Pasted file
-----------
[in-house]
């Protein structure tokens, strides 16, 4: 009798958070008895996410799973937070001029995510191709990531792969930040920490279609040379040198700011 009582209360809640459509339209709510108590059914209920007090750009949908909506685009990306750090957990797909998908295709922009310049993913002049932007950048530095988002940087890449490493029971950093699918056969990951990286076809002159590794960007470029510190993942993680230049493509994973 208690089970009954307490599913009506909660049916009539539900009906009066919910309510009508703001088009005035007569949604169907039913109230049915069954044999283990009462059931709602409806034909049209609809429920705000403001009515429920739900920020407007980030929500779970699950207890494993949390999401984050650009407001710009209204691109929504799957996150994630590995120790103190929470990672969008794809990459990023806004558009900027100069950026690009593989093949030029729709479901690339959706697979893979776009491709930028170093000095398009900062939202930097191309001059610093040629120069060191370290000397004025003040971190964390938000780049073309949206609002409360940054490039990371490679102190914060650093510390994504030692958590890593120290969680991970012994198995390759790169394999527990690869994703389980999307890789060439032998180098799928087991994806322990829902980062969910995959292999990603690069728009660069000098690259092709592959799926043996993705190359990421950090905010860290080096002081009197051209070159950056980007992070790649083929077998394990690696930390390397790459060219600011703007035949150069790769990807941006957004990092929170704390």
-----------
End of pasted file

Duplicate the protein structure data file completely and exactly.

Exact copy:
[in-house]
């Protein structure tokens, strides 16, 4: 009798958070008895996410799973937070001029995510191709990531792969930040920490279609040379040198700011 009582209360809640459509339209709510108590059914209920007090750009949908909506685009990306750090957990797909998908295709922009310049993913002049932007950048530095988002940087890449490493029971950093699918056969990951990286076809002159590794960007470029510190993942993680230049493509994973 208690089970009954307490599913009506909660049916009539539900009906009066919910309510009508703001088009005035007569949604169907039913109230049915069954044999283990009462059931709602409806034909049209609809429920705000403001009515429920739900920020407007980030929500779970699950207890494993949390999401984050650009407001710009209204691109929504799957996150994630590995120790103190929470990672969008794809990459990023806004558009900027100069950026690009593989093949030029729709479901690339959706697979893979776009491709930028170093000095398009900062939202930097191309001059610093040629120069060191370290000397004025003040971190964390938000780049073309949206609002409360940054490039990371490679102190914060650093510390994504030692958590890593120290969680991970012994198995390759790169394999527990690869994703389980999307890789060439032998180098799928087991994806322990829902980062969910995959292999990603690069728009660069000098690259092709592959799926043996993705190359990421950090905010860290080096002081009197051209070159950056980007992070790649083929077998394990690696930390390397790459060219600011703007035949150069790769990807941006957004990092929170704390």